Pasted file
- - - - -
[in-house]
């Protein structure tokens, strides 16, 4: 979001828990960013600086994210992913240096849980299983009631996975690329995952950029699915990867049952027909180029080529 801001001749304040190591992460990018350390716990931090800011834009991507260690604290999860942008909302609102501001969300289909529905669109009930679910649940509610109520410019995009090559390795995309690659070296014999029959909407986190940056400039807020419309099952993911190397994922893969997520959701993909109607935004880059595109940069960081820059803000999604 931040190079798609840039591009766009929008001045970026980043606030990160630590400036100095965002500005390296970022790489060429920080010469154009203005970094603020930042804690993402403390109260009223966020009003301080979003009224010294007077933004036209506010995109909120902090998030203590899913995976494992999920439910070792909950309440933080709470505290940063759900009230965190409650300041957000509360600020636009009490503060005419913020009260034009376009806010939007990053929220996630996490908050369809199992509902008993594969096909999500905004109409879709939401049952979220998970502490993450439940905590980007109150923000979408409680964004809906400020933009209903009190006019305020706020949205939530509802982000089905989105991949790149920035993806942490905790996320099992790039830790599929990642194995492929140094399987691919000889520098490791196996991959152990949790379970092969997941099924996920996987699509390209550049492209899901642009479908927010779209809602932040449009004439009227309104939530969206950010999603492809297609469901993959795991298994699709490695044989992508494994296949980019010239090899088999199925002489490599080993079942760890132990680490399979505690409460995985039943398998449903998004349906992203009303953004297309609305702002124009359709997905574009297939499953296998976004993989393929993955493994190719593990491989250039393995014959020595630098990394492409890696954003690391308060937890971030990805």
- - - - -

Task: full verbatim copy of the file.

[in-house]
């Protein structure tokens, strides 16, 4: 979001828990960013600086994210992913240096849980299983009631996975690329995952950029699915990867049952027909180029080529 801001001749304040190591992460990018350390716990931090800011834009991507260690604290999860942008909302609102501001969300289909529905669109009930679910649940509610109520410019995009090559390795995309690659070296014999029959909407986190940056400039807020419309099952993911190397994922893969997520959701993909109607935004880059595109940069960081820059803000999604 931040190079798609840039591009766009929008001045970026980043606030990160630590400036100095965002500005390296970022790489060429920080010469154009203005970094603020930042804690993402403390109260009223966020009003301080979003009224010294007077933004036209506010995109909120902090998030203590899913995976494992999920439910070792909950309440933080709470505290940063759900009230965190409650300041957000509360600020636009009490503060005419913020009260034009376009806010939007990053929220996630996490908050369809199992509902008993594969096909999500905004109409879709939401049952979220998970502490993450439940905590980007109150923000979408409680964004809906400020933009209903009190006019305020706020949205939530509802982000089905989105991949790149920035993806942490905790996320099992790039830790599929990642194995492929140094399987691919000889520098490791196996991959152990949790379970092969997941099924996920996987699509390209550049492209899901642009479908927010779209809602932040449009004439009227309104939530969206950010999603492809297609469901993959795991298994699709490695044989992508494994296949980019010239090899088999199925002489490599080993079942760890132990680490399979505690409460995985039943398998449903998004349906992203009303953004297309609305702002124009359709997905574009297939499953296998976004993989393929993955493994190719593990491989250039393995014959020595630098990394492409890696954003690391308060937890971030990805």